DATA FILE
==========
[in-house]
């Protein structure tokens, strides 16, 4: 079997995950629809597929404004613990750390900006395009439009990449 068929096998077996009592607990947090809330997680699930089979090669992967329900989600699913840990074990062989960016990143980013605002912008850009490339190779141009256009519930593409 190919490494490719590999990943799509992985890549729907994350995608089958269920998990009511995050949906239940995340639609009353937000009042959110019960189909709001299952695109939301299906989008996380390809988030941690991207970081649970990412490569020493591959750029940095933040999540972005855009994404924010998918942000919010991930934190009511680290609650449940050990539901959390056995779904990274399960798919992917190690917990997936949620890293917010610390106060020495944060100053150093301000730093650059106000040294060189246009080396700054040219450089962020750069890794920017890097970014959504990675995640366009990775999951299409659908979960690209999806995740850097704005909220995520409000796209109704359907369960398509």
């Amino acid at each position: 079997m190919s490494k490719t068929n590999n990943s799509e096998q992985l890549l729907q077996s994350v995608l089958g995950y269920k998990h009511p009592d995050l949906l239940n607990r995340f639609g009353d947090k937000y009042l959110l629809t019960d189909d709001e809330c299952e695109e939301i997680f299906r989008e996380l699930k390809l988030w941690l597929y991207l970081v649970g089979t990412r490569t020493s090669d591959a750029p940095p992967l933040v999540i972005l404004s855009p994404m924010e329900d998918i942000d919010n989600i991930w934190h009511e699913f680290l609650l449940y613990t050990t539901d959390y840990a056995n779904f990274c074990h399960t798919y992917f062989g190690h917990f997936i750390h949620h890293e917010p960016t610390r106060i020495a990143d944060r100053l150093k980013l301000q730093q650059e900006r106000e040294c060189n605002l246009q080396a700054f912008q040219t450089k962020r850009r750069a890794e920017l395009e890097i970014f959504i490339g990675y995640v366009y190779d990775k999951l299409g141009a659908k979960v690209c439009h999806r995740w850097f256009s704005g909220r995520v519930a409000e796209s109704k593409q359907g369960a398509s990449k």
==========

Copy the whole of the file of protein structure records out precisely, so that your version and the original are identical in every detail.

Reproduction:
[in-house]
């Protein structure tokens, strides 16, 4: 079997995950629809597929404004613990750390900006395009439009990449 068929096998077996009592607990947090809330997680699930089979090669992967329900989600699913840990074990062989960016990143980013605002912008850009490339190779141009256009519930593409 190919490494490719590999990943799509992985890549729907994350995608089958269920998990009511995050949906239940995340639609009353937000009042959110019960189909709001299952695109939301299906989008996380390809988030941690991207970081649970990412490569020493591959750029940095933040999540972005855009994404924010998918942000919010991930934190009511680290609650449940050990539901959390056995779904990274399960798919992917190690917990997936949620890293917010610390106060020495944060100053150093301000730093650059106000040294060189246009080396700054040219450089962020750069890794920017890097970014959504990675995640366009990775999951299409659908979960690209999806995740850097704005909220995520409000796209109704359907369960398509």
């Amino acid at each position: 079997m190919s490494k490719t068929n590999n990943s799509e096998q992985l890549l729907q077996s994350v995608l089958g995950y269920k998990h009511p009592d995050l949906l239940n607990r995340f639609g009353d947090k937000y009042l959110l629809t019960d189909d709001e809330c299952e695109e939301i997680f299906r989008e996380l699930k390809l988030w941690l597929y991207l970081v649970g089979t990412r490569t020493s090669d591959a750029p940095p992967l933040v999540i972005l404004s855009p994404m924010e329900d998918i942000d919010n989600i991930w934190h009511e699913f680290l609650l449940y613990t050990t539901d959390y840990a056995n779904f990274c074990h399960t798919y992917f062989g190690h917990f997936i750390h949620h890293e917010p960016t610390r106060i020495a990143d944060r100053l150093k980013l301000q730093q650059e900006r106000e040294c060189n605002l246009q080396a700054f912008q040219t450089k962020r850009r750069a890794e920017l395009e890097i970014f959504i490339g990675y995640v366009y190779d990775k999951l299409g141009a659908k979960v690209c439009h999806r995740w850097f256009s704005g909220r995520v519930a409000e796209s109704k593409q359907g369960a398509s990449k």